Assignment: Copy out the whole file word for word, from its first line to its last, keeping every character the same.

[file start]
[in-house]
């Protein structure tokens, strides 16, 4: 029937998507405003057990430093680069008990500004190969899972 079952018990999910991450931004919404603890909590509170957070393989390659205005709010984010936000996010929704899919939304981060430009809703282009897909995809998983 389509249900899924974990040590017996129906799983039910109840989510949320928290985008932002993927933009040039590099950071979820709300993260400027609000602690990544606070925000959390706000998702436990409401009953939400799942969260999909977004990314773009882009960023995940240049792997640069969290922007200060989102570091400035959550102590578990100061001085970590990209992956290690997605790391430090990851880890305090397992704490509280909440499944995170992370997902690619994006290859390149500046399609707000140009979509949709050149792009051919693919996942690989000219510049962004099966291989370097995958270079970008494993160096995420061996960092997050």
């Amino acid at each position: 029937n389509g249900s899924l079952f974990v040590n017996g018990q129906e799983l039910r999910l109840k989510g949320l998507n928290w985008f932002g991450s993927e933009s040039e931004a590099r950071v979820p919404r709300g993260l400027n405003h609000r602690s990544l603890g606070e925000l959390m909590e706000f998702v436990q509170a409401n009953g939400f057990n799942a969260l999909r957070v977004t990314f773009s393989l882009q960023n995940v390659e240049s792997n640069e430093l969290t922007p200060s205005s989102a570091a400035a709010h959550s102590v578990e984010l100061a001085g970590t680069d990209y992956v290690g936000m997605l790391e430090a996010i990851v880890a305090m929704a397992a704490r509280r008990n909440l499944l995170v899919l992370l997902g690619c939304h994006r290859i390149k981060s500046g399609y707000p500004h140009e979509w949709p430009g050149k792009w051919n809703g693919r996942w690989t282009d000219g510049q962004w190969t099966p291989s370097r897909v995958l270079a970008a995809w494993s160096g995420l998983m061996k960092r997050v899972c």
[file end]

[in-house]
């Protein structure tokens, strides 16, 4: 029937998507405003057990430093680069008990500004190969899972 079952018990999910991450931004919404603890909590509170957070393989390659205005709010984010936000996010929704899919939304981060430009809703282009897909995809998983 389509249900899924974990040590017996129906799983039910109840989510949320928290985008932002993927933009040039590099950071979820709300993260400027609000602690990544606070925000959390706000998702436990409401009953939400799942969260999909977004990314773009882009960023995940240049792997640069969290922007200060989102570091400035959550102590578990100061001085970590990209992956290690997605790391430090990851880890305090397992704490509280909440499944995170992370997902690619994006290859390149500046399609707000140009979509949709050149792009051919693919996942690989000219510049962004099966291989370097995958270079970008494993160096995420061996960092997050």
């Amino acid at each position: 029937n389509g249900s899924l079952f974990v040590n017996g018990q129906e799983l039910r999910l109840k989510g949320l998507n928290w985008f932002g991450s993927e933009s040039e931004a590099r950071v979820p919404r709300g993260l400027n405003h609000r602690s990544l603890g606070e925000l959390m909590e706000f998702v436990q509170a409401n009953g939400f057990n799942a969260l999909r957070v977004t990314f773009s393989l882009q960023n995940v390659e240049s792997n640069e430093l969290t922007p200060s205005s989102a570091a400035a709010h959550s102590v578990e984010l100061a001085g970590t680069d990209y992956v290690g936000m997605l790391e430090a996010i990851v880890a305090m929704a397992a704490r509280r008990n909440l499944l995170v899919l992370l997902g690619c939304h994006r290859i390149k981060s500046g399609y707000p500004h140009e979509w949709p430009g050149k792009w051919n809703g693919r996942w690989t282009d000219g510049q962004w190969t099966p291989s370097r897909v995958l270079a970008a995809w494993s160096g995420l998983m061996k960092r997050v899972c």